Pros: Roux infuses the sauce with rich flavor and aroma from the cooked butter. It thickens gradually for easy control.

Cons: Time consuming to prepare the roux beforehand. Imparts a wheaty taste if undercooked.

Sour Cream

Stirring in some sour cream at the end of cooking is a tasty way to add body and a pleasant tang to beef stroganoff sauce.

Pros: Sour cream thickens and enriches flavor simultanously. Provides a signature stroganoff flavor note.

Cons: High fat content means the sauce won’t reheat well. Too much makes a greasy sauce.

Egg Yolks

Whisking egg yolks into the hot sauce creates a rich, velvety texture thanks to lecithin – a natural thickening compound in eggs.

Pros: Adds extra richness and sheen to the sauce. Utilizes an ingredient likely on hand.

Cons: Raw egg yolks carry a risk for foodborne illness. Sauce can curdle if boiled.

Xanthan Gum

This multipurpose thickener is gluten-free and adds no flavor. Only a tiny amount is needed to thicken sauces.

Pros: Thickens at any temperature. Provides stability when reheating sauce.

Cons: Can make sauce gummy or slimy if overused. Expensive for limited use.

Now that you know the benefits and downsides of various thickeners, let’s go over some tips for selecting the right one for your beef stroganoff.

Choosing the Best Thickener

With so many options for thickening beef stroganoff sauce, it can be tricky deciding which one to use. Here are some guidelines for picking the ideal thickening agent:

  • Consider the flavor you want – Thickeners like roux and sour cream also add richness, while cornstarch and arrowroot don’t affect taste.

  • Factor in ingredients on hand – Use pantry items like flour or cornstarch if you have them. Make a roux if you have extra butter.

  • Think about reheating – Sauces thickened with roux or cornstarch will reheat better than egg yolk or sour cream.

  • Watch out for allergies – Avoid flour or roux-based thickeners for gluten-free diets.

  • Match thickener to cooking method – Roux needs precooking, flour goes in near the end, cornstarch mixes with cool liquid.

  • For velvety texture – Egg yolks or sour cream create lush, creamy sauces. Starch-based thickeners make a satiny sauce.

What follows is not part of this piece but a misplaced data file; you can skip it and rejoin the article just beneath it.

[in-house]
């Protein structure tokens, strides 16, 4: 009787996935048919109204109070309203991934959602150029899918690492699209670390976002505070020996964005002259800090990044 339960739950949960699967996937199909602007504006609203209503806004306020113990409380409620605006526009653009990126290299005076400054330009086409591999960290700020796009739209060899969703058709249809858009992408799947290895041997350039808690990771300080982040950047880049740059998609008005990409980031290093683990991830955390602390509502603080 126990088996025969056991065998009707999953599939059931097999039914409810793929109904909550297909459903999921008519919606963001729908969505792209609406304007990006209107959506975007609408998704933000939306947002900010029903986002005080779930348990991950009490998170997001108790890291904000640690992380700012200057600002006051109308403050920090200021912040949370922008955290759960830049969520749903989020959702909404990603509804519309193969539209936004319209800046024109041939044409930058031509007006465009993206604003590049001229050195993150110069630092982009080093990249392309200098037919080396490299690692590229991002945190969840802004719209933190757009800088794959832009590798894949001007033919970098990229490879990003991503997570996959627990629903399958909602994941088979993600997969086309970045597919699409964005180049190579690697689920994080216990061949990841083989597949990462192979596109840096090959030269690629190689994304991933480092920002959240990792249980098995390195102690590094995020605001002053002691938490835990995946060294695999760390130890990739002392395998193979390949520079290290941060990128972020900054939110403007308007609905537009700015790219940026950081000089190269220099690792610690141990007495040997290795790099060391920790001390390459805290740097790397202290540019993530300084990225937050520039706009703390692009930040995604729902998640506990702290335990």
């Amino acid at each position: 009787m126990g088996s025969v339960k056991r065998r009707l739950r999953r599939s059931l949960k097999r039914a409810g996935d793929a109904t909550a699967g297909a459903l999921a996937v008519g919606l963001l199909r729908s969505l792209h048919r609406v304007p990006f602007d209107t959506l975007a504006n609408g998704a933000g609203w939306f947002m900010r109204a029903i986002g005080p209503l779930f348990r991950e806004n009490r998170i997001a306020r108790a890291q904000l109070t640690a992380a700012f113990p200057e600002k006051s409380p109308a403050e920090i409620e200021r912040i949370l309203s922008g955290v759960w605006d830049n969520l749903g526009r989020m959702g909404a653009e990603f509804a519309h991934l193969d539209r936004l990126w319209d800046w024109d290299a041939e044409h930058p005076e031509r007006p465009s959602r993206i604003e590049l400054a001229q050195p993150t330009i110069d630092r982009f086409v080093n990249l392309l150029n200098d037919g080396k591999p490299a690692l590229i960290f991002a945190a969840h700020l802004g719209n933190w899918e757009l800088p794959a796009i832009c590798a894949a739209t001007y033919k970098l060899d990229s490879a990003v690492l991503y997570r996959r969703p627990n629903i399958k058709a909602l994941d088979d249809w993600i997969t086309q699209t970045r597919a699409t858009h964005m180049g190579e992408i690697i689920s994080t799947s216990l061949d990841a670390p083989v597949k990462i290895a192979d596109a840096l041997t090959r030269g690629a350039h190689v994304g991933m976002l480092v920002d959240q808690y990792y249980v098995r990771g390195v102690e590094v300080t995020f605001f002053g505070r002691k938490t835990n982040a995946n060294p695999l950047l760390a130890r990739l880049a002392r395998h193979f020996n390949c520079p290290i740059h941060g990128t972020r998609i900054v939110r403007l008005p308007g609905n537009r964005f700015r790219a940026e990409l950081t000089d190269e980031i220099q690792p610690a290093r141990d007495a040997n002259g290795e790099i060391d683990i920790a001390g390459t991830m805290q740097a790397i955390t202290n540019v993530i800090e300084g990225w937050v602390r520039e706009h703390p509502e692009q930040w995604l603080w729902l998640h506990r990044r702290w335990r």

Once you’ve selected one or two thickeners to try, let’s go over some best practices for using them in beef stroganoff.

Thickening Techniques and Tips

Carefully incorporating a thickening agent while the beef stroganoff simmers is crucial. Follow these guidelines when using different thickeners for perfect results:


  • Sprinkle in flour a little at a time, whisking constantly to prevent lumps.
  • Cook the flour-thickened sauce for 1-2 minutes to eliminate any raw taste.
  • For a smoother sauce, make a slurry by mixing flour with cold water before adding.
  • Too much flour can make the sauce pasty, so add sparingly until desired consistency is reached.


  • Dissolve cornstarch first in cold water or broth to prevent clumping.
  • Pour cornstarch slurry into hot sauce in a slow, steady stream while stirring.
  • Bring sauce back to a boil to activate thickening power.
  • Adding too much cornstarch gives a gummy texture. Start with 1-2 tsp per 1 cup liquid.


  • Prepare roux beforehand by cooking equal parts butter and flour together.
  • Once roux is smooth, whisk it into hot stroganoff sauce bit by bit until thickened.
  • If the roux isn’t cooked enough, it can impart a raw flour flavor. Cook for 2-5 minutes.
  • For richer flavor, make roux with a mix of butter and meat drippings.

Sour Cream

  • Remove stroganoff from heat and temper some sauce into the sour cream so it doesn’t curdle.
  • Pour sour cream mixture back into the pot, stirring gently until uniform.
  • Thin with more sauce or cream if the texture becomes too thick.
  • Add just at the end since extended cooking can break down sour cream.